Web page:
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One of the most common complaints I've seen about the Hyper 212 Evo is that it's a pain to install. The existence of several YouTube installation guides, some with well over 100,000 views, seems to confirm this difficulty. Cooler Master appears to have addressed some of these complaints with the design of the Hyper D92's mounting system.

The foundation of the Hyper D92 (on Intel boards, at least) starts with an x-shaped plastic brace with captive screws at its tips. These screws click into one of three positions depending on the socket type. The brace is secured to the mobo with four nuts that sit between the cooler and the board itself. Cooler Master includes a sheet of insulating stickers that need to be applied to the motherboard-facing end of each nut before they're screwed down. You can see the stickers on the nuts in the photo above.

Once the nuts are in place, a metal crossbar goes on top of each pair, followed by another set of screws. The heatsink tower attaches to these struts with a pair of spring-loaded captive screws that thread into each one. In order to get a screwdriver to these screws, the fans need to be unclipped from the heatsink tower. Once the D92's tower is screwed down, clip the fans back in place, and you're all done. I had no difficulty with any part of the process.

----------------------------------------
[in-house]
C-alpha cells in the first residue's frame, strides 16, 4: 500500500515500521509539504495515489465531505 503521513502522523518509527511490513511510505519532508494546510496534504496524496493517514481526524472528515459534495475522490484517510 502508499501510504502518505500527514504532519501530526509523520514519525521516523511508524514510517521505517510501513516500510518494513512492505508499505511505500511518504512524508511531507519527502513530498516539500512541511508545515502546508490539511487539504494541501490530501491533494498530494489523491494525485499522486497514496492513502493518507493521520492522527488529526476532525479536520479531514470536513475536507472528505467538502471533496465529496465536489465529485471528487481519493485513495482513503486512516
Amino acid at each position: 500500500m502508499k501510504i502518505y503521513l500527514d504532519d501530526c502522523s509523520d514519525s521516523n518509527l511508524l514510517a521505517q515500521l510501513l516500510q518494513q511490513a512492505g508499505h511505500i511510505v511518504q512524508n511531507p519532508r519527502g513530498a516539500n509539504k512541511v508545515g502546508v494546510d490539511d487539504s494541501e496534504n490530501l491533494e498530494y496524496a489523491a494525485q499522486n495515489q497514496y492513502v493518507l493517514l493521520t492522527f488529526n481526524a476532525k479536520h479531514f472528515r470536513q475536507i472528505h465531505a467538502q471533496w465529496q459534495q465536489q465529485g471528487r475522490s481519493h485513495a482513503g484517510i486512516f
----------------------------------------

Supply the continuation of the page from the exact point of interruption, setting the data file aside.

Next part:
If you're one of the lucky few with an LGA 2011 CPU, a backplate and threaded screw holes are already part of the socket. Cooler Master includes four bolts that screw into the threaded holes, atop which one mounts the same struts used with the other sockets. From there, installation is identical: just screw down the heatsink and clip the fans back into place. I don't have an LGA 2011 motherboard handy to test this process, but it looks even easier than for LGA 1150.

Now, let's see how the Hyper D92 stacks up against Intel's stock cooler—and how it handles an overclocked CPU.

Our testing methods
To test the Hyper D92, I've strapped it onto a Core i5-4690K. This CPU's unlocked upper multiplier allows for easy overclocking, and I'll be taking advantage of this freedom to make the Hyper D92 sweat.

I'll also be running our test sequence with the Core i5-4690K's stock Intel cooler. This cooler should provide a useful frame of reference, particularly on the noise front. TR's most recent hardware survey shows many enthusiasts use aftermarket cooling even if they don't overclock, which tells me that noise reduction is a key concern.

Here's the full configuration of the test system:

Processor Intel Core i5-4690K
Motherboard Asus Z97-A
Memory 16GB Crucial Ballistix Sport DDR3-1600 (2x 8GB DIMMs)
Graphics card EVGA Nvidia GeForce GTX 760
Storage Samsung 840 Pro 256GB SSD
Power supply Seasonic Platinum Series SS-660 XP2
Wireless networking Intel Centrino Advanced-N 6205
OS Windows 8.1 Pro

Our CPU cooler testing regimen is as follows:

  • 10 minutes idling at the Windows 8.1 desktop
  • 20 minutes of the Prime95 Small FFTs CPU torture test
  • 10 minutes idling at the Windows 8.1 desktop

Data was logged using AIDA64 Engineer. To rule out case cooling as a factor, tests were run on an open test bench. The ambient temperature at the time of testing was about 74°F (23.3°C).

I plugged the D92's fans into the CPU header on the Asus Z97-A using the included PWM fan splitter. Fan speeds were controlled by the motherboard firmware's "standard" profile for both the D92 and the Intel cooler.

The tests and methods we employ are publicly available and reproducible. If you have questions about our methods, join us on our forums to discuss them.